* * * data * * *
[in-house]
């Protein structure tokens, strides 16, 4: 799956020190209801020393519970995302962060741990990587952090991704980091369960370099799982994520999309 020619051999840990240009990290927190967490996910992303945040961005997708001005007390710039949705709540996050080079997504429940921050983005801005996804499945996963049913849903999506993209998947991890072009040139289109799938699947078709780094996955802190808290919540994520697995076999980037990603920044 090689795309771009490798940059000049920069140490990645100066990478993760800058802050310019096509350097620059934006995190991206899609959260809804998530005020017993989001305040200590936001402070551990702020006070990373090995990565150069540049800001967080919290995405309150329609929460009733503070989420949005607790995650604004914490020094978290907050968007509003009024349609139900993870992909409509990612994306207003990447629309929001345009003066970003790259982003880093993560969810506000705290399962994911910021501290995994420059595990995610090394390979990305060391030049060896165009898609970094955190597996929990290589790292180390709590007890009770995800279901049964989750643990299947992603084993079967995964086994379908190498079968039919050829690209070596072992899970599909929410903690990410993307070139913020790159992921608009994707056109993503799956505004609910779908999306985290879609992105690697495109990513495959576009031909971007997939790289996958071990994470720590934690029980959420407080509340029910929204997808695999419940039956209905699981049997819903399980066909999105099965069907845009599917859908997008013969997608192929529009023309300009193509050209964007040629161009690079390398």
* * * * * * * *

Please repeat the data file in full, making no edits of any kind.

[in-house]
């Protein structure tokens, strides 16, 4: 799956020190209801020393519970995302962060741990990587952090991704980091369960370099799982994520999309 020619051999840990240009990290927190967490996910992303945040961005997708001005007390710039949705709540996050080079997504429940921050983005801005996804499945996963049913849903999506993209998947991890072009040139289109799938699947078709780094996955802190808290919540994520697995076999980037990603920044 090689795309771009490798940059000049920069140490990645100066990478993760800058802050310019096509350097620059934006995190991206899609959260809804998530005020017993989001305040200590936001402070551990702020006070990373090995990565150069540049800001967080919290995405309150329609929460009733503070989420949005607790995650604004914490020094978290907050968007509003009024349609139900993870992909409509990612994306207003990447629309929001345009003066970003790259982003880093993560969810506000705290399962994911910021501290995994420059595990995610090394390979990305060391030049060896165009898609970094955190597996929990290589790292180390709590007890009770995800279901049964989750643990299947992603084993079967995964086994379908190498079968039919050829690209070596072992899970599909929410903690990410993307070139913020790159992921608009994707056109993503799956505004609910779908999306985290879609992105690697495109990513495959576009031909971007997939790289996958071990994470720590934690029980959420407080509340029910929204997808695999419940039956209905699981049997819903399980066909999105099965069907845009599917859908997008013969997608192929529009023309300009193509050209964007040629161009690079390398």